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From PR <>
Subject Re: Repairing or removing broken revisions
Date Tue, 14 Aug 2012 05:12:51 GMT
On Mon, Aug 13, 2012 at 7:10 PM, Trent Fisher <> wrote:
> On 08/01/2012 10:49 AM, Johan Corveleyn wrote:
>> On Wed, Aug 1, 2012 at 2:24 PM, Joachim Sauer <> wrote:
>>> Hello,
>>> I'm currently reworking backups of multiple SVN repositories. In the
>>> process I found out that one of those repositories has three broken
>>> revisions. The problem is that the revision files in the revs
>>> directory for those 3 revisions are of size 0 (those contain the
>>> actual data of the revision, as far as I understand). This means that
>>> I can't use svn dump (as it stops at that broken revision) and I can't
>>> use svnsync.
>>> For the backup itself I can still use svn hotcopy (the previous way of
>>> doing a backup), so this will be my workaround.
>>> I was able to find out the affected paths in the repository and
>>> luckily the latest revision of those paths can be checked out without
>>> a problem (so we "only" lost history, not current data).
>>> But a broken repository is not desirable and I should attempt to fix
>>> it as much as possible. Losing the information of those three
>>> revisions (and a few related ones, probably) would not be a major
>>> problem, but the repository as a whole should be in a consistent state
>>> (to allow svnadmin dump to work, for example).
>>> Is there a way to remove the broken revisions and still keep the rest
>>> of the repository intact? Ideally without requiring everyone to make
>>> new clean checkouts because the repository became incompatible.
>>> regards
>>> Joachim Sauer
>>> P.S.: unfortunately there are no working backups of the broken
>>> revisions, as the corruption seems to be pretty old (older than our
>>> last full backup).
>> Since you know the affected paths, I think one possible way is to do
>> an svnsync, while excluding the "corrupted paths" by way of path-based
>> authz (i.e. make the affected paths unreadable by the svnsync user,
>> using an authz file on the source repository). After that, re-import
>> the "corrupted files" from one of your working copies.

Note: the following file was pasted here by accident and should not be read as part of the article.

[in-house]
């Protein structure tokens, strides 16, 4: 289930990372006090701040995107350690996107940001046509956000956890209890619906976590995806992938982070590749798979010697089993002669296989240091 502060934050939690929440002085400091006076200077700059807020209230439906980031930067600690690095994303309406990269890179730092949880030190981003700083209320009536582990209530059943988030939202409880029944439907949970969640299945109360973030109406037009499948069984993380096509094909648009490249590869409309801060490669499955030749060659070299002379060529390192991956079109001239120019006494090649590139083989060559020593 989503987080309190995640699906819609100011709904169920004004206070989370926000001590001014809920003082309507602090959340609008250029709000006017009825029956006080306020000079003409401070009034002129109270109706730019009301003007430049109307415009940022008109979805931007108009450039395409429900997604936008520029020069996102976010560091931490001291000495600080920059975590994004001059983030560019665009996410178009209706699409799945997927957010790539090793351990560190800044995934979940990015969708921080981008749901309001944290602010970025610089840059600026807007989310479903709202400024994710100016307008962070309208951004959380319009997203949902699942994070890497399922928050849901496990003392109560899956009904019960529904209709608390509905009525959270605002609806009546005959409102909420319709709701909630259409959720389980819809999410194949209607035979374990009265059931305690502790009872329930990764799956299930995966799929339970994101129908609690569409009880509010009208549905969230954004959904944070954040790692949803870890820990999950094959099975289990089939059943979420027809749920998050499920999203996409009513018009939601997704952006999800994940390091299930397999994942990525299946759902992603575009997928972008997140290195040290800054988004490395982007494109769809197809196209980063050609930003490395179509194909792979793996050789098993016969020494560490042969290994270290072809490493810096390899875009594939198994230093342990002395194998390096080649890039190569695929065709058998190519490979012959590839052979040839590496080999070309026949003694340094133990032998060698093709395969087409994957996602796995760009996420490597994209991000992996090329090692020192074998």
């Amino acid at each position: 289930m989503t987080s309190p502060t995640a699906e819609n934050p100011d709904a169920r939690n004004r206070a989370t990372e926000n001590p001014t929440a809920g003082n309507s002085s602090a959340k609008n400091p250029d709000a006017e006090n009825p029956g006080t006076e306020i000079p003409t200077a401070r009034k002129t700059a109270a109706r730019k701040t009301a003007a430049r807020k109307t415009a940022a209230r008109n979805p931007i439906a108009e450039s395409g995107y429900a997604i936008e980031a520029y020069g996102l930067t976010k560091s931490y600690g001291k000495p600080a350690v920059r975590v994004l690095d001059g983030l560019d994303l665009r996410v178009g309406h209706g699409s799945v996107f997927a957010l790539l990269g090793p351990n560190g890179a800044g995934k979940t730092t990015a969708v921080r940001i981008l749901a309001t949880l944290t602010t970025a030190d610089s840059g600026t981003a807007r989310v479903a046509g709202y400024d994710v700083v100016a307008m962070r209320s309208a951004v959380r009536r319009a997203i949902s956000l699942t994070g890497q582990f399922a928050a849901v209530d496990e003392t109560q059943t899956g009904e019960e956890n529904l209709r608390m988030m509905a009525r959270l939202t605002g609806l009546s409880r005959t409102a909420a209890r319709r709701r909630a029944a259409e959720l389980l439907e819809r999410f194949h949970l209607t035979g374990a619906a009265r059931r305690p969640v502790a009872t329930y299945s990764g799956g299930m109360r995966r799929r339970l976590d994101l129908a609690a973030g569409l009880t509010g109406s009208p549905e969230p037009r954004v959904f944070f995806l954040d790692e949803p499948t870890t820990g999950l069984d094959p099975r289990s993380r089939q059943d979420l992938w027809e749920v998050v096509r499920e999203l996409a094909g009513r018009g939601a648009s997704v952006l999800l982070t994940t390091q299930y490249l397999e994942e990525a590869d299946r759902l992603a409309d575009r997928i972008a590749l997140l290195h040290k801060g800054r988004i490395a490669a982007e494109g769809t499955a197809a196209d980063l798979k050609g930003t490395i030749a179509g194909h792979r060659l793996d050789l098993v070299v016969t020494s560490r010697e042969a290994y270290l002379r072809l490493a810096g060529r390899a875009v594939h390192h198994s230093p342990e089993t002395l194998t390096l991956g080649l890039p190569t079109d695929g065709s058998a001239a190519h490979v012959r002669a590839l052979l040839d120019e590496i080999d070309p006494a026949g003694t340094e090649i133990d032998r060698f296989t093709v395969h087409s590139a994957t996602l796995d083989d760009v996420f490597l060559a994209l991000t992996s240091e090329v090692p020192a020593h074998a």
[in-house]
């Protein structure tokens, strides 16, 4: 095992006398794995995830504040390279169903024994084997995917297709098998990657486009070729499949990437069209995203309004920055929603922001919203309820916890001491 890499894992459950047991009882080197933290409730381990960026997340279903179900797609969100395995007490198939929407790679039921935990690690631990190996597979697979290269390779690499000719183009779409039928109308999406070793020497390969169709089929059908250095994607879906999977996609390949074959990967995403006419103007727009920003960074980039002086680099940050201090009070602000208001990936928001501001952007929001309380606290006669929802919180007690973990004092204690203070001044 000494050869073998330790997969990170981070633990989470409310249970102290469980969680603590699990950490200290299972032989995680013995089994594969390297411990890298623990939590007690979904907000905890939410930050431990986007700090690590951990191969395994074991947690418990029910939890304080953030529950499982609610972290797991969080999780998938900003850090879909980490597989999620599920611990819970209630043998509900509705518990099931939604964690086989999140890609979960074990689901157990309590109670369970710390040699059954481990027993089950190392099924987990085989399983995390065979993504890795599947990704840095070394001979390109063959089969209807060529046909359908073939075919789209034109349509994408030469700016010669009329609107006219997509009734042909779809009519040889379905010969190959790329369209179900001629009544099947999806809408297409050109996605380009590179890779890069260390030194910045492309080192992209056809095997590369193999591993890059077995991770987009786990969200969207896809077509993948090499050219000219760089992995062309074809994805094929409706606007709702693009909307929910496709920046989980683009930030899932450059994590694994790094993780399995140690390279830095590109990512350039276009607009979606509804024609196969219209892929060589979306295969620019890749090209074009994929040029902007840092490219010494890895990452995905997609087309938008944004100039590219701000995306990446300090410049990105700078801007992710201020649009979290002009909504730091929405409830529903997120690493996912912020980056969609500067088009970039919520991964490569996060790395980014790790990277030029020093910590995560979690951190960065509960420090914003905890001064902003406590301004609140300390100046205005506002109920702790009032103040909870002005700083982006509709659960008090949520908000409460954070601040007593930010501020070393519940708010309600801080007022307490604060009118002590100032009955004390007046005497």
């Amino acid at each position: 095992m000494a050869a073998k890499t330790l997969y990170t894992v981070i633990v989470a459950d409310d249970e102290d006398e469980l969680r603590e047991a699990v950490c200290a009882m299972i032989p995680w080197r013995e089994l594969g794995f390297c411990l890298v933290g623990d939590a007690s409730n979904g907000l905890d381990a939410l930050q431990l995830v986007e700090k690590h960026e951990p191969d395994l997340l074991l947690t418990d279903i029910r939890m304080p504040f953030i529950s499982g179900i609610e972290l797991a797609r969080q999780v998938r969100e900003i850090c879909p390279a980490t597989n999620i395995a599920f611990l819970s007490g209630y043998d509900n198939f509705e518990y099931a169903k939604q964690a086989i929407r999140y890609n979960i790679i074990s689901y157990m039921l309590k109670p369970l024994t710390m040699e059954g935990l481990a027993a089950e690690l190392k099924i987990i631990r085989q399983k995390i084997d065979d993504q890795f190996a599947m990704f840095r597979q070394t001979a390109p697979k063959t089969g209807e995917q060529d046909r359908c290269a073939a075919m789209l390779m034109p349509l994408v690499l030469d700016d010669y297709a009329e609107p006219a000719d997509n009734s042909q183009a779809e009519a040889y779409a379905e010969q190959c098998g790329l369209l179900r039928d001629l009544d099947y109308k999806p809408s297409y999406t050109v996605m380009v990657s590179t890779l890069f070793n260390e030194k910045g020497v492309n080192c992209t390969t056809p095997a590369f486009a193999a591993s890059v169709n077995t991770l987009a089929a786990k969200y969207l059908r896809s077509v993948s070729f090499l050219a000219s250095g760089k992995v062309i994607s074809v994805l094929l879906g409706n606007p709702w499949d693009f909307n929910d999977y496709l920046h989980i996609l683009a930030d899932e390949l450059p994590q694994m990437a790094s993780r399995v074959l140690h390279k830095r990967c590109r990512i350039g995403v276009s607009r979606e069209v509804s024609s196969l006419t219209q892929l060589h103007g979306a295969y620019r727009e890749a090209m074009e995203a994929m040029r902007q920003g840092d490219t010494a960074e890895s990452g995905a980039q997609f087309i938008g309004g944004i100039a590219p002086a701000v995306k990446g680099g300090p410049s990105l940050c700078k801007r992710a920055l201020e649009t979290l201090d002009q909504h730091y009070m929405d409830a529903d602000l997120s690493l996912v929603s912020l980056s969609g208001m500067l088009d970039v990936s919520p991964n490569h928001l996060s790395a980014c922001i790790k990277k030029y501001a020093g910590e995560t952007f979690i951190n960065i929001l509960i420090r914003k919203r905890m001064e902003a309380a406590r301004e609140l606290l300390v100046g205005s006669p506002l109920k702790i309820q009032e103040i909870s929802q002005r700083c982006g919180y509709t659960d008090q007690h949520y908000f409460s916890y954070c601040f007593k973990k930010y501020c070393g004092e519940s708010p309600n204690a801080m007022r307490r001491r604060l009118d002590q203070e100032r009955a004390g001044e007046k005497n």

>> I think everyone will have to re-checkout though, because you'll have
>> a new repository with slightly altered history. So it wouldn't be safe
>> to give this new repository the same repos-uuid, and act like it's the
>> same.
>> If you search the mailinglist archives, you might find some more posts
>> about this svnsync recovery trick (excluding broken files).
> I had a similar situation, though I only had one damaged revision. I did a
> dump in three segments, up to the bad rev, the bad rev and the remaining
> revs, something like this (assuming rev 44445 is the bad one):
> svnadmin dump -r0:44444 /some/repos > p1
> svnadmin dump --incremental -r44445 /some/repos > p2
> svnadmin dump --incremental -r44446:HEAD /some/repos > p3
> Then I manually doctored p2 to indicate that the rev is broken (but leave
> the original comment intact), then load all three into a fresh repository
> (cat p1 p2 p3 | svnadmin load /some/new/repos)
> The advantage of this is that the uuid and rev numbers remain the same, so
> existing workspaces will work.  And this would preserve all other history of
> the given file.
> I just did this on a production repository two weeks ago, and no complaints
> so far.
> trent...

>>> I would do slightly differently ..
>>> let us say that 5 10 and 15 are 3 revs of the file to keep it simple
>>> as suggested before I would do the three part dump
>>> but I will load to 9 then look at the diff beween 9 and 15 subtract the diff
for 15
>>> and checkin as rev 10 to the repository with the expected log and not failing
to mention
>>> that this was engineered checkin [ it will be difficult if the files # are more
for a checkin my case was max
>>> 2 some times 1 file .. since we migrated from CVS
>>>... then continue on to load 11 to 15 ..
>>> just my 2c ...

sorry if I accidentally broke the posting sequence...

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